Sekhmet stood up tall. It was unnerving to be aware of the human standing regal and tall while I was also so aware of the lithe and muscular body of a lioness.

        "So, you destroyed the part when it was the only way to save the whole."...

        Ah, so that was the reasoning. As the encounter progressed, things began making more sense to me. By the time it ended, by the time I’d came back to everyday reality, I had a markedly different understanding of Sekhmet -- even that story about her supposed attempt to destroy mankind. (That myth I will address in future entries.)

        In the days following this encounter, I thought mostly about medicine and medical practitioners. Sekhmet had pointed to amputations and removal of large areas of tissue as an act of destruction. An amputation could still be considered an act of destruction, though it would be a last resort in the modern world of medicine.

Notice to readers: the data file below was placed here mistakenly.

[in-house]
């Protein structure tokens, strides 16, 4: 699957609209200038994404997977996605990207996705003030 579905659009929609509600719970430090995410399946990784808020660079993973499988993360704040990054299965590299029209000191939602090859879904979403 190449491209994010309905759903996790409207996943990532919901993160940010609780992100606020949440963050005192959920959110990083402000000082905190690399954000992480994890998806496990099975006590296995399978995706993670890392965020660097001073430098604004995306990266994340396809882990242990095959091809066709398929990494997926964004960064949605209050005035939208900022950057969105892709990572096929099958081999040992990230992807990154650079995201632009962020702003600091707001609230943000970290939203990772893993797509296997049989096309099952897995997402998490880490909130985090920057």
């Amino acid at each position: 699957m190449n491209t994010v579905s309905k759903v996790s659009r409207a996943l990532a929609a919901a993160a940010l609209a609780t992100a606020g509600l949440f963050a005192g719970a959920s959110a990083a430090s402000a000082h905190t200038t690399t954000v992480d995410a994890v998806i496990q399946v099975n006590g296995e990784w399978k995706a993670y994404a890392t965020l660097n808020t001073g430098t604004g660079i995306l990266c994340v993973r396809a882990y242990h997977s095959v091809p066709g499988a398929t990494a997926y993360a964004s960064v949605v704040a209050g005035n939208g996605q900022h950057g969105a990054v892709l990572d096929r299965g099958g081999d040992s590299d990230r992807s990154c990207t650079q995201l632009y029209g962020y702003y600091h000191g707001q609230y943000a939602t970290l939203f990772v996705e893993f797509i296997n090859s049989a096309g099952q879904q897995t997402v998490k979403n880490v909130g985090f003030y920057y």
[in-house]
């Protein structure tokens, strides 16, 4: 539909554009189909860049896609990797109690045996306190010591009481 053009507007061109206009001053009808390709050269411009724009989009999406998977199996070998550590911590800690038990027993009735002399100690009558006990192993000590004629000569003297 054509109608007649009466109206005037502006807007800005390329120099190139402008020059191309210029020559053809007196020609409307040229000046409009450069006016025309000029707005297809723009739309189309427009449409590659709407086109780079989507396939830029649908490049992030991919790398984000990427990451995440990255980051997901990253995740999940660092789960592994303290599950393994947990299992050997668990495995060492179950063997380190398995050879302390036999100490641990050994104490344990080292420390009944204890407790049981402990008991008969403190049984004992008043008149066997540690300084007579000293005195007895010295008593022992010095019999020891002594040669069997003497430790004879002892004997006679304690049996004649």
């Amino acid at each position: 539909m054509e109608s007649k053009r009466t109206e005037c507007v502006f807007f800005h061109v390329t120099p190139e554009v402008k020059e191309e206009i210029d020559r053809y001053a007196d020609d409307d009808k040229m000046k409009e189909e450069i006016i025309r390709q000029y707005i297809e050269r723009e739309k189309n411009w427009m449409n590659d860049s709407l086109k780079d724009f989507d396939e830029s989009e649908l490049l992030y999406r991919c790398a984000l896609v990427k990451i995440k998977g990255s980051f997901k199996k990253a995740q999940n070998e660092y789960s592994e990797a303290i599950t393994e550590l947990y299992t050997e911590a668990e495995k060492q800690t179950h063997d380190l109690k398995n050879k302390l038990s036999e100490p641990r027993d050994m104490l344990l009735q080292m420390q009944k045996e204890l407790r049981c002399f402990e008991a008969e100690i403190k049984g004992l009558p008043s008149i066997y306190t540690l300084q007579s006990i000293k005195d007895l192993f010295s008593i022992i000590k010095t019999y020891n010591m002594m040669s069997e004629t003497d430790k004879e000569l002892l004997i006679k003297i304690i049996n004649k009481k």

I remembered a pathologist who once said cancer treatment was a choice of being cut, burned, or poisoned (surgery, radiation, or chemotherapy). All three treatments destroyed healthy cells or tissue along with the malignancy. You just hoped the procedure killed most of the malignant cells and a minimum of healthy cells. That could certainly be considered an act of destruction. So for that matter could antibiotics killing off bacteria. But why stop there?

         Is it not the nature of medicine that it always seeks to remove something? It removes imbalances, imperfections, disruptions in the normal functioning of systems. A doctor or healer never takes a patient in the prime of health and seeks to make changes. They work to remove obstacles to normal health. Success is removal or replacement of that which prevents the body from operating in a normal healthy fashion.